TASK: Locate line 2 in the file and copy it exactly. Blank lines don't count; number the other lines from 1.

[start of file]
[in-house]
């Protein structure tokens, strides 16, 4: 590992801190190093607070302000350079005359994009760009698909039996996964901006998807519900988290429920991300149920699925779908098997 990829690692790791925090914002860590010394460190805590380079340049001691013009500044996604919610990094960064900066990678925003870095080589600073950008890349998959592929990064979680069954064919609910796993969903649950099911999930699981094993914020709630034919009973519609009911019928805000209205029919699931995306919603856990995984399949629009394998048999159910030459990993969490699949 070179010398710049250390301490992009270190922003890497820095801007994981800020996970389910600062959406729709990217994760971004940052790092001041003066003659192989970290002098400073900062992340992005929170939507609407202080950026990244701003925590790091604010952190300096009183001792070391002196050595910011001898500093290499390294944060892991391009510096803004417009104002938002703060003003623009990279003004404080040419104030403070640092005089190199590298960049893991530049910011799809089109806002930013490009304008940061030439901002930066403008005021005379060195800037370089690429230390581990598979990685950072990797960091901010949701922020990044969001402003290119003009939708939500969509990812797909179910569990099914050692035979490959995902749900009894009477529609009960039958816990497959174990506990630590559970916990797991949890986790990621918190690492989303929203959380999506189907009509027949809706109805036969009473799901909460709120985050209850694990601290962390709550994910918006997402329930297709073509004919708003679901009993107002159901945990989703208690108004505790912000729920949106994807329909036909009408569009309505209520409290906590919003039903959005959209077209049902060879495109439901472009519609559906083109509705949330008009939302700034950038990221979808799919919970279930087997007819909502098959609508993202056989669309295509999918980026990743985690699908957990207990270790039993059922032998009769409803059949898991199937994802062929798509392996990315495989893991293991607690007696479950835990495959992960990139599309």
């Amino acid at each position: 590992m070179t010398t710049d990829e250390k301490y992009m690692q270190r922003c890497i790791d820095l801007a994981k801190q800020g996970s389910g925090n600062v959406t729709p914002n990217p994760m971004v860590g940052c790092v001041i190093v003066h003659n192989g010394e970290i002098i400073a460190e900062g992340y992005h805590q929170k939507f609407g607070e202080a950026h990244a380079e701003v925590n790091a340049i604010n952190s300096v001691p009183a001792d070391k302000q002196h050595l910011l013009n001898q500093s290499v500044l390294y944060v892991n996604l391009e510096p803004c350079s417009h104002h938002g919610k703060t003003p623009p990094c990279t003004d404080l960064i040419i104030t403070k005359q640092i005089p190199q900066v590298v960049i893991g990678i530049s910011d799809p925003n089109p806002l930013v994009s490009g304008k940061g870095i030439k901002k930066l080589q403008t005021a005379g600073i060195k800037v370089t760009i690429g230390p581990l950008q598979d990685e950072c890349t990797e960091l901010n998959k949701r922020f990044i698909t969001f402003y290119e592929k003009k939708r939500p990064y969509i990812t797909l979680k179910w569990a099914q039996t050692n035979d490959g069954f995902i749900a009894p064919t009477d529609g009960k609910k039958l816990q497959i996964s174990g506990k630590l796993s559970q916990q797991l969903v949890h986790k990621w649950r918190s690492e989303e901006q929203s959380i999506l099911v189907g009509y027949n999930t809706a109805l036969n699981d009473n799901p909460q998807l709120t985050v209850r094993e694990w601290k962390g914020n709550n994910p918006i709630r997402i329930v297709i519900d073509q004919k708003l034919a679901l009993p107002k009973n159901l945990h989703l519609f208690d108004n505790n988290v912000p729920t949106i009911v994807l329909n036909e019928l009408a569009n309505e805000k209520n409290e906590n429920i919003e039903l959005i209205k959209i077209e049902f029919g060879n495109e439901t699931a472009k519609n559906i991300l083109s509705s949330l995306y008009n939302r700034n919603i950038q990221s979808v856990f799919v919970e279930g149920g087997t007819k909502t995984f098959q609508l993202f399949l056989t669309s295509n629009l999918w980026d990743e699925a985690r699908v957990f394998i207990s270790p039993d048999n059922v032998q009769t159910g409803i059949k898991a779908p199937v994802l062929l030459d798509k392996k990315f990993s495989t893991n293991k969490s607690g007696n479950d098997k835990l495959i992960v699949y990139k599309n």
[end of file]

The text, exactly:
């Protein structure tokens, strides 16, 4: 590992801190190093607070302000350079005359994009760009698909039996996964901006998807519900988290429920991300149920699925779908098997 990829690692790791925090914002860590010394460190805590380079340049001691013009500044996604919610990094960064900066990678925003870095080589600073950008890349998959592929990064979680069954064919609910796993969903649950099911999930699981094993914020709630034919009973519609009911019928805000209205029919699931995306919603856990995984399949629009394998048999159910030459990993969490699949 070179010398710049250390301490992009270190922003890497820095801007994981800020996970389910600062959406729709990217994760971004940052790092001041003066003659192989970290002098400073900062992340992005929170939507609407202080950026990244701003925590790091604010952190300096009183001792070391002196050595910011001898500093290499390294944060892991391009510096803004417009104002938002703060003003623009990279003004404080040419104030403070640092005089190199590298960049893991530049910011799809089109806002930013490009304008940061030439901002930066403008005021005379060195800037370089690429230390581990598979990685950072990797960091901010949701922020990044969001402003290119003009939708939500969509990812797909179910569990099914050692035979490959995902749900009894009477529609009960039958816990497959174990506990630590559970916990797991949890986790990621918190690492989303929203959380999506189907009509027949809706109805036969009473799901909460709120985050209850694990601290962390709550994910918006997402329930297709073509004919708003679901009993107002159901945990989703208690108004505790912000729920949106994807329909036909009408569009309505209520409290906590919003039903959005959209077209049902060879495109439901472009519609559906083109509705949330008009939302700034950038990221979808799919919970279930087997007819909502098959609508993202056989669309295509999918980026990743985690699908957990207990270790039993059922032998009769409803059949898991199937994802062929798509392996990315495989893991293991607690007696479950835990495959992960990139599309």